Teachers and support staff had to be acknowledged. There was a general lack of recognition that teachers were an irreplaceable resource and were crucial elements for proper education. If teachers failed or were failed by the authorities, then the education system failed. There had been numerous cases of employers’ disregard for employees. There had been failures to implement agreed salary increases, non-implementation of collective agreements, no annual increment of long-service awards for non-teaching staff, and protracted suspensions. The failure to fairly reward employees, and the undermining of their right to collective bargaining, further indicated that education employees were not recognised nor treated appropriately.
The reason Covid-19 was so harsh was because of the prior inability of the authorities to deal with poor infrastructure and overcrowded classes. There were schools that were overcrowded even when only 50% of students attended. Covid-19 had presented a golden opportunity to fix some of these issues. The unions present were responsible largely for the improved provision of water to schools. However, many of the measures that had been taken were only temporary and not sufficient. The issues had to be solved permanently. It was not sustainable to fix the issue of a pit latrine by replacing it with a portable toilet, nor was it sustainable to have tankers going to fill water tanks regularly to ensure schools had water.
The administrative overload was concerning. The non-recognition of the overall effects of Covid-19 on everybody was worrying, as was the unrealistic pressure to catch up on lost time, not lost teaching or lost content. This pressure resulted in the reduction of holiday periods and the implementation of the longest ever school calendar, which placed immense strain and tension on education staff and students alike.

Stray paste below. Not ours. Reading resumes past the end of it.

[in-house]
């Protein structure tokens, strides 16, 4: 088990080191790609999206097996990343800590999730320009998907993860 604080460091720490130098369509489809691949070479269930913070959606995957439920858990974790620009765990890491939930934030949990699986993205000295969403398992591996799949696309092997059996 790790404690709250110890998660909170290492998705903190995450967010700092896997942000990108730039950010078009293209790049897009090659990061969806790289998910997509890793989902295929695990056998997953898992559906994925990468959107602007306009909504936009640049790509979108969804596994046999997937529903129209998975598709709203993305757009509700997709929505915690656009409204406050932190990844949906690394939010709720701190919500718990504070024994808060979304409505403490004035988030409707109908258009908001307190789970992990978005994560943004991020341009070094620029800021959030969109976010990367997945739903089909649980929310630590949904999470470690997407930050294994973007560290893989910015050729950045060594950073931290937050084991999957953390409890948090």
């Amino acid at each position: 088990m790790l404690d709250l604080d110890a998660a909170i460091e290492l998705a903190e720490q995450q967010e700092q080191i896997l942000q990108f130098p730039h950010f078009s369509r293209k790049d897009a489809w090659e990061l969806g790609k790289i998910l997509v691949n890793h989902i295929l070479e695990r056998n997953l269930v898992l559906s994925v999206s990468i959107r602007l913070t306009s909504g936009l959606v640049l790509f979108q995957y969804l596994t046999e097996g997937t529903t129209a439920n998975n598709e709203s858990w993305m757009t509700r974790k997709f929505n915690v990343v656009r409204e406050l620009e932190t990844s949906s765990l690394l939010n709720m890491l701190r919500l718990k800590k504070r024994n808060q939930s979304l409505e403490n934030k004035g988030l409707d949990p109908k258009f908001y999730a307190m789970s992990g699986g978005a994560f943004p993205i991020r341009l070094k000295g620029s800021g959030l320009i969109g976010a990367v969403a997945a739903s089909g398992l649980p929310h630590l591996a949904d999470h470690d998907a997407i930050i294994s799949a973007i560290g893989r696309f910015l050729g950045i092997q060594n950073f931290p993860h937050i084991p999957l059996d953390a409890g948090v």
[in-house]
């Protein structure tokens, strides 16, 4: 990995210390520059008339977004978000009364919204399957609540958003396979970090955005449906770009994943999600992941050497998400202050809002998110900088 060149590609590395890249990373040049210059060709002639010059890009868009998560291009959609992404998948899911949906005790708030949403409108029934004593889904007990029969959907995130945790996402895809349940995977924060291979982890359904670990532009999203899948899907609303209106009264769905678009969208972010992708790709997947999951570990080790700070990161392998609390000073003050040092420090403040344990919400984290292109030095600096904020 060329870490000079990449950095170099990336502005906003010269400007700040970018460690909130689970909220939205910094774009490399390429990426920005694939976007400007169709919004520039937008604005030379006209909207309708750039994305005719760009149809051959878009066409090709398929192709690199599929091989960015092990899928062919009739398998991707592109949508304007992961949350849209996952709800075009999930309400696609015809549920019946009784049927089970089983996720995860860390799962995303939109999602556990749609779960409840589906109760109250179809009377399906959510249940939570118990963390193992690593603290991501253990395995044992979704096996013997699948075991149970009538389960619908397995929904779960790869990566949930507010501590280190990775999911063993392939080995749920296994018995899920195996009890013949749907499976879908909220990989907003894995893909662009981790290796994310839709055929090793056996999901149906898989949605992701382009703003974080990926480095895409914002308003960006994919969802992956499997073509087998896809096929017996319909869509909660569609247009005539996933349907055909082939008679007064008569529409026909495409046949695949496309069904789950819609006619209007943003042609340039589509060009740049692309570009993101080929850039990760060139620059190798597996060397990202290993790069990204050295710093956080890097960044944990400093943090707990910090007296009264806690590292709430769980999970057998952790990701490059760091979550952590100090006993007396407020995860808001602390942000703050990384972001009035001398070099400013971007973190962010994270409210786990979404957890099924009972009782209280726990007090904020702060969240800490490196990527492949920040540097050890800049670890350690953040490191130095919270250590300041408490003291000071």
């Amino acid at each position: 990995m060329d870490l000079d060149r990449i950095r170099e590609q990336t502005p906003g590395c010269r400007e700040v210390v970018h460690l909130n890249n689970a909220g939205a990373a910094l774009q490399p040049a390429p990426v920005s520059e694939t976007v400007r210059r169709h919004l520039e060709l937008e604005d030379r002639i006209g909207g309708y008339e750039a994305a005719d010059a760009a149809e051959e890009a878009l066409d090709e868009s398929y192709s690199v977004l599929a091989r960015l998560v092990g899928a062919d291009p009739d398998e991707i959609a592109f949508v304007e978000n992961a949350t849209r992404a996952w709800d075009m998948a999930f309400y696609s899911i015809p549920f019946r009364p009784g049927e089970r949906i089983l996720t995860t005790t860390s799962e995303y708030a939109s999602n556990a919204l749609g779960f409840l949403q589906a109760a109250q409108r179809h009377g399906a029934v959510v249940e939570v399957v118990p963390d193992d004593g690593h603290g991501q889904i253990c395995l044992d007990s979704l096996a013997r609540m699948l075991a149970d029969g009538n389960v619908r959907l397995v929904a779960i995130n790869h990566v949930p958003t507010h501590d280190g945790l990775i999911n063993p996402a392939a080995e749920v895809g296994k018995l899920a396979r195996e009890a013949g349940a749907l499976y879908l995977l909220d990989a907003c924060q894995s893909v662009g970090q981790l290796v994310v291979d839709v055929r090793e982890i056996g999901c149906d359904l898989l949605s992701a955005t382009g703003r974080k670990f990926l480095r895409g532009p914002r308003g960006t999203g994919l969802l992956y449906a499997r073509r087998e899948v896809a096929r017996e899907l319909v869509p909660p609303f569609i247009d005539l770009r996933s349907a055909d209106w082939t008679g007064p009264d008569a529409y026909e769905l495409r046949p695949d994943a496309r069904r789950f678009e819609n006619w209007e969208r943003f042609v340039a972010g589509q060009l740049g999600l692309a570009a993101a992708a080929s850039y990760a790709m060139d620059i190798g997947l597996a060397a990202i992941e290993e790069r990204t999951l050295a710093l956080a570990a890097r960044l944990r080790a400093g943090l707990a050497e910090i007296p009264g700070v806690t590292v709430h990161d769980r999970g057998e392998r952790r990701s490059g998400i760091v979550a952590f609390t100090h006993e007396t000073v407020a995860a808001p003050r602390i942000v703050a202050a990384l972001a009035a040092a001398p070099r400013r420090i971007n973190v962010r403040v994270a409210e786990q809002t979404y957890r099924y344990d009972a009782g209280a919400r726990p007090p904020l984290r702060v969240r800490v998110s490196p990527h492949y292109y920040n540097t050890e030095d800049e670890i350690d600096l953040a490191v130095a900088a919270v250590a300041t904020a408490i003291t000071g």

Health and safety
The safety measures were insufficient, as many provinces cut corners. The goalposts had been shifted from supplying PPE to requiring schools to purchase PPE. It was clear that there was a financial crisis, and by doing this, many schools were not be able to purchase PPE due to a lack of funds. The health and safety concerns of teachers and support staff remained at an all time high. There were insufficient psycho-social services, which exacerbated the already declining wellbeing of the teachers and staff. If teachers were not in a sufficiently good mental state, they could not help the children, for many of whom they were the only support they would ever know other than their parents, and the only counsellor the children would ever know. If the teachers were not looked after, the children would suffer as a direct result.
Many facilities were crumbling. The country could not afford to have a crisis response to these issues, like there was with the issue of water, as that was not sustainable. The sustainability of infrastructure must be a priority. The country could not afford to spend millions of rands daily to deliver water to a school when the only thing wrong was a faulty pipe. Permanent solutions had to be found.
The union collective had had a long, and sometimes challenging, relationship with the education authority. That relationship had to be nurtured and improved. Certain consultative structures like the Council of Education (CEM) and the Heads of Education Departments Committee (HEDCOM) were given precedence over the unions. Yet, the National Education Policy Act (NEPA) was clear on which two structures had to be consulted. Sometimes, consultations were more about information sharing than substantive engagements. Many meetings with all the unions, wherein all the unions had similar ideas of progression, ended with a final analysis which contained none of those ideas. Something was wrong.